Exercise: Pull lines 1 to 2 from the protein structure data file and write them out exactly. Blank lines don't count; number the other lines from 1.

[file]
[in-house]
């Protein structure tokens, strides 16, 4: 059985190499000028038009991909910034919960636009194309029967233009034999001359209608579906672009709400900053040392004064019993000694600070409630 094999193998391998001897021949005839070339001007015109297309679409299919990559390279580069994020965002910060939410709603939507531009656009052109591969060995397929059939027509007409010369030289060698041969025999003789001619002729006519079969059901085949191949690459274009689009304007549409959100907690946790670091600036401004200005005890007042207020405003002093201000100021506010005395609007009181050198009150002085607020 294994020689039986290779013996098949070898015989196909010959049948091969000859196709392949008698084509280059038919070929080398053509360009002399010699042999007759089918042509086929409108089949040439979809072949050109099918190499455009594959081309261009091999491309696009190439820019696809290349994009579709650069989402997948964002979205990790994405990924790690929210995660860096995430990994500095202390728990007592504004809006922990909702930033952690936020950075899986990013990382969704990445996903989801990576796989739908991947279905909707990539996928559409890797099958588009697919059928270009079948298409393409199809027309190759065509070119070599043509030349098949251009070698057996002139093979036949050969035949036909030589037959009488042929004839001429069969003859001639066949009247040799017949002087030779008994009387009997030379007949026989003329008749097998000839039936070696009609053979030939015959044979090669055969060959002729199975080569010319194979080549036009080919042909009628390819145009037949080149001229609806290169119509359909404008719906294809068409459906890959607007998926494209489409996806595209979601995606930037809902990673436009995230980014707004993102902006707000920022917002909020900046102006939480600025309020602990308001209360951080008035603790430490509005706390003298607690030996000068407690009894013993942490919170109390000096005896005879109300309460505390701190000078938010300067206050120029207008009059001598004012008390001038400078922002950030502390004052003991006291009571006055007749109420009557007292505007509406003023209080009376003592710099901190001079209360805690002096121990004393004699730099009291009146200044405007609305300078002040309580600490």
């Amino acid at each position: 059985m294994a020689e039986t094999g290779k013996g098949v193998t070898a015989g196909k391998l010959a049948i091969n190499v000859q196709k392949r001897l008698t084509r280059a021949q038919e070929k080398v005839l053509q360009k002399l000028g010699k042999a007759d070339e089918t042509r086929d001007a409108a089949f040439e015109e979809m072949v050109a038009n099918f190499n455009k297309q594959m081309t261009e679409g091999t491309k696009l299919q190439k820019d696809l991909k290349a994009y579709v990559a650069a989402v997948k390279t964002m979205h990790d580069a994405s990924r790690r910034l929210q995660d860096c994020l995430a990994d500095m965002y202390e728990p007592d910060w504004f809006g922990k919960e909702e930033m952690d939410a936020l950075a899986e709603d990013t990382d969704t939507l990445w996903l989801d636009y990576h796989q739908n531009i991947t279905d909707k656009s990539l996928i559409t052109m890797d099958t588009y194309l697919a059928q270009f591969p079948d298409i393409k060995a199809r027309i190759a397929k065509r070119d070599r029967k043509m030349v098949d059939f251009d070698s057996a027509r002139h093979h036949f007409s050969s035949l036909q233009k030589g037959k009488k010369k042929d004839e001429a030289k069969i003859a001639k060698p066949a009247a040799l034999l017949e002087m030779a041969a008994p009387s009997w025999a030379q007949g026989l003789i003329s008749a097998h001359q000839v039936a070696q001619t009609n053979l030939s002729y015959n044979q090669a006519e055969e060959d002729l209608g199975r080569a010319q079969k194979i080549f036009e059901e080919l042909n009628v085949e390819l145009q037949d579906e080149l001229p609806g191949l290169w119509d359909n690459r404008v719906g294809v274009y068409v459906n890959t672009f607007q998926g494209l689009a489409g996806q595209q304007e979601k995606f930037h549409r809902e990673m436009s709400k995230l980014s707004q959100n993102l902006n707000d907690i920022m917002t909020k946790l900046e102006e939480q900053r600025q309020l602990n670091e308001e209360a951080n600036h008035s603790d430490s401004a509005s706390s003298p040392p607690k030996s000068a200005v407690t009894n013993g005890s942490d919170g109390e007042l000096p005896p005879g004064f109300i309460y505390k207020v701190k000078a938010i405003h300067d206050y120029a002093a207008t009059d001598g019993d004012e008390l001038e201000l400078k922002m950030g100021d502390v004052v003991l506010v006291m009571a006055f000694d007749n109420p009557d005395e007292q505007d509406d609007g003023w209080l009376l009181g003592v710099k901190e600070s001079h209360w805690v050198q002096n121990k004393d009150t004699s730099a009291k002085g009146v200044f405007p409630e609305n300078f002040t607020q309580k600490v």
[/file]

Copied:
[in-house]
């Protein structure tokens, strides 16, 4: 059985190499000028038009991909910034919960636009194309029967233009034999001359209608579906672009709400900053040392004064019993000694600070409630 094999193998391998001897021949005839070339001007015109297309679409299919990559390279580069994020965002910060939410709603939507531009656009052109591969060995397929059939027509007409010369030289060698041969025999003789001619002729006519079969059901085949191949690459274009689009304007549409959100907690946790670091600036401004200005005890007042207020405003002093201000100021506010005395609007009181050198009150002085607020 294994020689039986290779013996098949070898015989196909010959049948091969000859196709392949008698084509280059038919070929080398053509360009002399010699042999007759089918042509086929409108089949040439979809072949050109099918190499455009594959081309261009091999491309696009190439820019696809290349994009579709650069989402997948964002979205990790994405990924790690929210995660860096995430990994500095202390728990007592504004809006922990909702930033952690936020950075899986990013990382969704990445996903989801990576796989739908991947279905909707990539996928559409890797099958588009697919059928270009079948298409393409199809027309190759065509070119070599043509030349098949251009070698057996002139093979036949050969035949036909030589037959009488042929004839001429069969003859001639066949009247040799017949002087030779008994009387009997030379007949026989003329008749097998000839039936070696009609053979030939015959044979090669055969060959002729199975080569010319194979080549036009080919042909009628390819145009037949080149001229609806290169119509359909404008719906294809068409459906890959607007998926494209489409996806595209979601995606930037809902990673436009995230980014707004993102902006707000920022917002909020900046102006939480600025309020602990308001209360951080008035603790430490509005706390003298607690030996000068407690009894013993942490919170109390000096005896005879109300309460505390701190000078938010300067206050120029207008009059001598004012008390001038400078922002950030502390004052003991006291009571006055007749109420009557007292505007509406003023209080009376003592710099901190001079209360805690002096121990004393004699730099009291009146200044405007609305300078002040309580600490």